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THE MANCHESTER ICE PALACE, now no more, is located on Derby Street and for many years was the centre of life in Cheetham.

The magnificent front facade was once covered in marble. The building extends to the rear, providing a huge hall for the ice rink, with a spacious first floor balcony.

It's difficult to imagine just how important this building once was. In 1911, the World Ice Skating Championships were held here.

It its declining years it was used alternately as an ice rink and as a cinema for six months of the year.

Now it's part of the Lancashire Dairies complex.

THE PHILANTHROPIC HALL is located at the top of Southall Street, next to HMP Manchester (Strangeways Prison) the outer wall of which can just be seen on the right.

Like many older buildings in Cheetham, it is now covered in signs which conceal the building's character and former use. Three stones however are visible next to the main entrance:

"This memorial stone was laid by the Right Worshipful Mayor of Salford, Alderman Frankenburg J.P. Sivan 28th 5666, 21st June 1906." Two smaller stones of the same date commemorate Myer Kersh, Chairman of the Building committee and the Revd Dr B Saloman, President of the Soup Kitchen.

Information taken from the Heritage Trail walking tour of Cheetham Hill provided by the Manchester Jewish Museum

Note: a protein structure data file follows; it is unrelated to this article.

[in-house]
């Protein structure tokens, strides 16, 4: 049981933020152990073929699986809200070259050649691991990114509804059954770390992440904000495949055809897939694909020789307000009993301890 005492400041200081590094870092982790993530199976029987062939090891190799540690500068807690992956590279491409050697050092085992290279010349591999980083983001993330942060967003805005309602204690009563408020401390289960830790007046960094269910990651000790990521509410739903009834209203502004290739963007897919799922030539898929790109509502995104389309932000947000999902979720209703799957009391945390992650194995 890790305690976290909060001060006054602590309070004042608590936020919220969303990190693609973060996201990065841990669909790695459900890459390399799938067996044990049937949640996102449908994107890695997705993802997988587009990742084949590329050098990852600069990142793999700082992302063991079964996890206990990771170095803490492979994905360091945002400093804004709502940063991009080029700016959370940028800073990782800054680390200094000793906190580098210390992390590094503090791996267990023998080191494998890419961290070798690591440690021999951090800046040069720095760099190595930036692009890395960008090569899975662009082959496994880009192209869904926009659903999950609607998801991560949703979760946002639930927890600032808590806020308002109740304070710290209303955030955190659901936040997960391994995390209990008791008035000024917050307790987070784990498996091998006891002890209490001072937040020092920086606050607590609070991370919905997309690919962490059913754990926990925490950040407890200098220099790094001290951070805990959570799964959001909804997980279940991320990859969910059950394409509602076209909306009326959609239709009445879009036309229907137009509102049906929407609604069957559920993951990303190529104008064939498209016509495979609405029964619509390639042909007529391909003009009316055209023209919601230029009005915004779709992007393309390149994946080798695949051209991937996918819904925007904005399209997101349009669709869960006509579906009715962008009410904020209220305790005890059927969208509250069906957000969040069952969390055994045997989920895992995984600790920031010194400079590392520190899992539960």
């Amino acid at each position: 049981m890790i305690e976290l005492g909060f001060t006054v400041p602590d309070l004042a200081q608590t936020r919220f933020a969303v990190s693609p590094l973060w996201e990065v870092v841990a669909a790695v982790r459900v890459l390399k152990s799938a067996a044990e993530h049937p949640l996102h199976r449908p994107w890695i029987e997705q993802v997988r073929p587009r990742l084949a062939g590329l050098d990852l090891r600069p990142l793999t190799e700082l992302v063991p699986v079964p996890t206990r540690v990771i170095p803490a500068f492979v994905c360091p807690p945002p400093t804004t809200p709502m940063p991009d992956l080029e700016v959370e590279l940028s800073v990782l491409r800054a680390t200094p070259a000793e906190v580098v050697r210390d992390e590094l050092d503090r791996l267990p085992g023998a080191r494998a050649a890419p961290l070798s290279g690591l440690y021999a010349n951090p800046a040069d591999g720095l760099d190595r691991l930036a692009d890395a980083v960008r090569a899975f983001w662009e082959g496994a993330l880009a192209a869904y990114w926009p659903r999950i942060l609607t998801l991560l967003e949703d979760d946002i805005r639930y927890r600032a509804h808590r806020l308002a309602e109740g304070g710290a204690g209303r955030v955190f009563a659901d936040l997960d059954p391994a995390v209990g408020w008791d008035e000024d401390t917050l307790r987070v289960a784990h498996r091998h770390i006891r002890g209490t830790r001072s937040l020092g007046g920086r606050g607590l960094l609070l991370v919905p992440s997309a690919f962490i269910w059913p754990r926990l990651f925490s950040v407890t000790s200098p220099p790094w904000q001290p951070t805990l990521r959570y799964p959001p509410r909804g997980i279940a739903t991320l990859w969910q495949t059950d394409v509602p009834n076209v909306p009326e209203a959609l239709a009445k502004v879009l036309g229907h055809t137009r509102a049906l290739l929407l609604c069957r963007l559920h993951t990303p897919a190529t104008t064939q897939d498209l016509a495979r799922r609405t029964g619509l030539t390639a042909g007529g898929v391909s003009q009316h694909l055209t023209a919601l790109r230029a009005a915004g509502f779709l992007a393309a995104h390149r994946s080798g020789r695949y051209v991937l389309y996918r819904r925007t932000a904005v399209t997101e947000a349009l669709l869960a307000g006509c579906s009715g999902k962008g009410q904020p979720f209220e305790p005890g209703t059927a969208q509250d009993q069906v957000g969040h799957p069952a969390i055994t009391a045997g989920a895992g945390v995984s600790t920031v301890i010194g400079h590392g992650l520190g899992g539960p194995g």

THE PHILANTHROPIC HALL is on the left of this picture, with the grim exterior wall of Strangeways Prison (HMP Manchester), on the other side of Southall Street.

The Philanthropic Hall was founded in 1906 and provided a soup kitchen for the poor of the surrounding district. It's said that the food was distributed non-selectively, though it was set up for and entirely funded by the Jewish community.

Strangeways Prison dates from the latter part of the 19th century, its minaret-like tower is a prominent landmark. After rooftop protests in 1989, extensive renovations were carried out, including the addition of the cylindrical defense on top of the outer wall.

Southall Street extends down to Bury New Road at the bottom of the hill.

Information taken from the Heritage Trail walking tour of Cheetham Hill provided by the Manchester Jewish Museum

FASHION HOUSE BARNEYS now own this imposing building, located not far from Strangeways Prison (HMP Manchester). The water tower of the prison is visible behind and to the right of the building.

This was once a cap making factory owned by Jewish entrepreneur Jacob Doniger. He started his business in 1863, this building was opened in 1895.

The new owners have gone to considerable lengths to restore and maintain the building, even to the extent of spending several thousand pounds repairing a cast iron staircase.

As Jewish immigrants did in the 19th century, now entrepreneurs from Pakistan, India and other parts of the Subcontinent have set up business in Cheetham and many of them, like Barneys, are doing very well indeed.

Information taken from the Heritage Trail walking tour of Cheetham Hill provided by the Manchester Jewish Museum

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